Thanks to searing temperatures, schools being closed and a generally slower business cycle, large numbers of UAE residents save their longest breaks for the summer. While it’s obviously great to escape to cooler climes, catch up with family and friends abroad and step back from the day-to-day office cycle, one casualty of this change tends to be fitness routines. Whether it’s due to not having access to the same high-tech facilities afforded by membership at a big gym in Dubai, a packed tourist itinerary or social schedule, or simply being unable to pack your trainers and other workout gear into an already overflowing suitcase, exercise often falls to the wayside while we’re on holiday.
“The best thing to do after taking time off from the gym is to ease yourself back into it,” says Ali Syed, Regional Fitness Manager at Fitness First. “Try not to worry too much. It’s ok to take a break and enjoy life. After all, it’s all about having a good balance. Remember, exercise is for life, not just for one day, a week or even a month.”
Three hours a week
Try 20-30 minutes of cardio and make sure to keep your heart rate between 65 and 80 per cent, then continue to 20-30 minutes of weight training.
To get back in the saddle, Syed recommends initially aiming for three hours a week of exercise, which he says can add up to ten years of longevity, citing an American College of Sports Medicine study. “Try 20-30 minutes of cardio and make sure to keep your heart rate between 65 and 80 per cent, then continue to 20-30 minutes of weight training. When returning to weight training after time off, remember to gradually increase the weight you are lifting, as this well help to build up your strength safely. Whichever weight training you choose to do, start off with 12-15 reps.”
If you’ve spent part of your holiday at someone’s wedding, visiting family in another country or as a tourist in a new destination, the chances are you’ll have come home a few pounds heavier. Those who were regular on heavy-weight squats and lunges prior to putting on a bit of holiday weight may be understandably apprehensive about the risks of lower body injury from jumping back in a little too keenly. “If you are feeling nervous about your weight gain, then low-intensity 30-minute cardio workouts are great for quick and extremely fast results,” explains Syed. “Swimming, for example, is perfect, as it provides you with a full-body workout and it doesn’t impact the joints. Swimming is also great for calming the mind and relieving any stress or anxiety that you might be feeling.”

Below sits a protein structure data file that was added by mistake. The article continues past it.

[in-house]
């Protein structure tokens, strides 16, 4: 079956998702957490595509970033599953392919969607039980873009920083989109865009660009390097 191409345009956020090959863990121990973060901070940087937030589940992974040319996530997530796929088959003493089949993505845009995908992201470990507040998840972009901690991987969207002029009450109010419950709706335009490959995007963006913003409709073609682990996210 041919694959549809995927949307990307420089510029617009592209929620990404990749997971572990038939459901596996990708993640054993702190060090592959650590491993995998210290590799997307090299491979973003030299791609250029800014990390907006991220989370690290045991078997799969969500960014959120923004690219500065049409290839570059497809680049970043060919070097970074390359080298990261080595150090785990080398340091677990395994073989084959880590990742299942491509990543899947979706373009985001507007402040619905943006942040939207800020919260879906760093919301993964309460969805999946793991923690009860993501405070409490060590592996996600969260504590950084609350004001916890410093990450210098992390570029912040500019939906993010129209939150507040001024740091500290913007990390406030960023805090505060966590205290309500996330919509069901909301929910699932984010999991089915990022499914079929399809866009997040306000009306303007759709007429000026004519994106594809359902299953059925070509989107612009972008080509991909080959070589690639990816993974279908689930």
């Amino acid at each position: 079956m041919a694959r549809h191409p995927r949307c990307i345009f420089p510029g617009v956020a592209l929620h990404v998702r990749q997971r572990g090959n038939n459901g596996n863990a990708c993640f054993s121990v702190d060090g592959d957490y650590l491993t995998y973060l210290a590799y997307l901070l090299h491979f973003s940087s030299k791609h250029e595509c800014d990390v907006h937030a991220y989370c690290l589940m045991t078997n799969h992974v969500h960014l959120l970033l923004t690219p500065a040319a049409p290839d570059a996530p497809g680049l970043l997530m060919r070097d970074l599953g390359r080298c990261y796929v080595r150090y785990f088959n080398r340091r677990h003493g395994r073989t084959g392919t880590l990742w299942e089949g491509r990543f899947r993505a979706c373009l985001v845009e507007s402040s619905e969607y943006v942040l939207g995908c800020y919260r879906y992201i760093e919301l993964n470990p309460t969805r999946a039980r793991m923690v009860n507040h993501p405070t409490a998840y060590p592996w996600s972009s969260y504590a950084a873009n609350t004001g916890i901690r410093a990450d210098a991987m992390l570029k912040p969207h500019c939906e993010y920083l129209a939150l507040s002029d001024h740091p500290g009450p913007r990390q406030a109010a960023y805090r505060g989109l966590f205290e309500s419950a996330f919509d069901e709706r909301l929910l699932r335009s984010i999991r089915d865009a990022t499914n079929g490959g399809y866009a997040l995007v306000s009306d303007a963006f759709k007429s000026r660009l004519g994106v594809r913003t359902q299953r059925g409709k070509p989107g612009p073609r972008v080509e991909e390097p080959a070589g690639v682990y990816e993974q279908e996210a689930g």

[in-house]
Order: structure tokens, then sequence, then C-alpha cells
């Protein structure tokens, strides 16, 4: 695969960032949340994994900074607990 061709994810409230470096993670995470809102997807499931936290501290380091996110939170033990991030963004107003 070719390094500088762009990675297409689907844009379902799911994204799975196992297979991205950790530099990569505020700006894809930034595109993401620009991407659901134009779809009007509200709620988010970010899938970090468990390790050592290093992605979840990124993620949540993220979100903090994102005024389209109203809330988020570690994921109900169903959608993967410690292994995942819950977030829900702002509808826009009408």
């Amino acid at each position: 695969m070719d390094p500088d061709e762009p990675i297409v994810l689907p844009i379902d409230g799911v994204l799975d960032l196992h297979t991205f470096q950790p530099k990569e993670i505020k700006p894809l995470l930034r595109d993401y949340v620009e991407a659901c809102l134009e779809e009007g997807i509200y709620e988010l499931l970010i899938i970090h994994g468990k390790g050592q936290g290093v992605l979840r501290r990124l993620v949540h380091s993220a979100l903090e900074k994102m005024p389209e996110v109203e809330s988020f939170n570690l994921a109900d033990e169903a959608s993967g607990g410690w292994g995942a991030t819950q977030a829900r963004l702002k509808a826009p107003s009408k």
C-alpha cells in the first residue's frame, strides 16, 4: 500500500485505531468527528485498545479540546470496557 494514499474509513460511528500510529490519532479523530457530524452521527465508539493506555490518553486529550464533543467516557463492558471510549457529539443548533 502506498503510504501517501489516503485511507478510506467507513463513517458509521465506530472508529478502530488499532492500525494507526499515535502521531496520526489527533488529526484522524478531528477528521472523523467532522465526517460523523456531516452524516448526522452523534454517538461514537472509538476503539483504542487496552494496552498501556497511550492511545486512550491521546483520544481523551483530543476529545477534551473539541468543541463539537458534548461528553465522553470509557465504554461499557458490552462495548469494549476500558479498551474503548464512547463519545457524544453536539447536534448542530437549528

Overcoming mental hurdles
To combat the rising psychological tide of lethargy wrought by the heat, humidity and an extended absence from exercise, it’s important to take a step back to remind yourself why you were working out in the first place, while also listing the benefits you’d like to reap from exercise. “Setting realistic goals and challenges are both great ways to keep you motivated,” adds Syed. “A personal trainer is a good way to get you back on track. A qualified trainer will create a workout programme specifically tailored for your needs and goals. Once you start seeing results from personal training, you will instantly feel motivated to continue your fitness journey.”
He also points out that studies have highlighted the benefits of having a workout partner. “Training with a friend can not only be fun and motivational but it can also activate a competitive streak, pushing you to lift heavier, run faster or squeeze in an extra rep or two.
“In fact, having the right workout buddy can often be the difference between failure and success.”